NEW YORK (Reuters) - The U.S. dollar gained on Thursday on strong retail sales data, while the euro was dented by weak manufacturing data in the region.
U.S. retail sales increased by the most in 1-1/2 years in March as households boosted purchases of motor vehicles and a range of other goods, the latest indication that economic growth picked up in the first quarter after a false start.
Other data showed that the number of Americans filing applications for unemployment benefits fell to more than a 49-1/2-year low last week, pointing to sustained strength in the economy.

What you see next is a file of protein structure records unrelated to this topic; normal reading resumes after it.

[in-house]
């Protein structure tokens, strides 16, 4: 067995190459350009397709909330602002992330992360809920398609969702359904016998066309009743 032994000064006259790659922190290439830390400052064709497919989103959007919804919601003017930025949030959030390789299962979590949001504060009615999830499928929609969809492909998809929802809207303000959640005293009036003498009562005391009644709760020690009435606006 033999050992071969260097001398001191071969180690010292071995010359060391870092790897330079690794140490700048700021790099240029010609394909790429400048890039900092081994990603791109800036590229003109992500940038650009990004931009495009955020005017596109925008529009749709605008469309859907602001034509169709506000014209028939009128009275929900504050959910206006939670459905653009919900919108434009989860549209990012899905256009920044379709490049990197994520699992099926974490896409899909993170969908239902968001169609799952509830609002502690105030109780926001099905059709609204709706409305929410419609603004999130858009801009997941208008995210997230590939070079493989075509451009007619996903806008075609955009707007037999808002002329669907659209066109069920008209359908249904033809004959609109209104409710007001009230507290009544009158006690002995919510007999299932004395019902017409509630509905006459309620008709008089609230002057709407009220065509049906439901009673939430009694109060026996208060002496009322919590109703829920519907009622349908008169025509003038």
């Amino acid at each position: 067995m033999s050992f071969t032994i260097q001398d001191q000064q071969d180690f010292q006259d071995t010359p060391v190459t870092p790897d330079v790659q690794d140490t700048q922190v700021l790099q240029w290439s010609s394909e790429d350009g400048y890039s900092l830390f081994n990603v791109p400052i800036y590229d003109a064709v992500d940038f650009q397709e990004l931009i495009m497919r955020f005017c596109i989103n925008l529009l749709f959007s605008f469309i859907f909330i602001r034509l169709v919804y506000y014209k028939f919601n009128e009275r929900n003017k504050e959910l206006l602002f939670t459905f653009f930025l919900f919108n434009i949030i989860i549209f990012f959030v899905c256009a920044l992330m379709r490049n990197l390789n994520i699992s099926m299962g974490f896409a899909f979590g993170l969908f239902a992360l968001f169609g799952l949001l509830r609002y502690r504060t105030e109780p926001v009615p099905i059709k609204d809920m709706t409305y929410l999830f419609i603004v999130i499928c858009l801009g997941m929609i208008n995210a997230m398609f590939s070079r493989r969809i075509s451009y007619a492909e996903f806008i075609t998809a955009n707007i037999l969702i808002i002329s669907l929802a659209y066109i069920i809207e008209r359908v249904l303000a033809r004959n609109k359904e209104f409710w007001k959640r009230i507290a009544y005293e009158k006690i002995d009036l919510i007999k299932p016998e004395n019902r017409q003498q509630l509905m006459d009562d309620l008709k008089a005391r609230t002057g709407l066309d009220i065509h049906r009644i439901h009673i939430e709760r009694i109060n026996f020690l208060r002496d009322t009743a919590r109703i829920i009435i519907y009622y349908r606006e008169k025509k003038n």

The picture was less bullish in the Eurozone as data showed that activity in Germany’s manufacturing sector shrank for a fourth straight month in April, while a similar survey from France also painted a bleak picture.
“In the space of several hours we got a timely reminder that the growth leadership is very decisively in favour of the U.S. dollar,” said Richard Franulovich, head of FX strategy at Westpac Banking Corp in New York.
Investors have been looking for signs that global growth is stabilizing after a slowdown.
“Investors are worried about the health of the global economy and the eurozone and the fortunes of the euro are closely tied with that,” said Ricardo Evangelista, a senior analyst at ActivTrades in London.
A week ago, European Central Bank President Mario Draghi raised the prospect of more support for the struggling euro zone economy if its slowdown persist.
Additional reporting by Saikat Chatterjee in London; Editing by Susan Thomas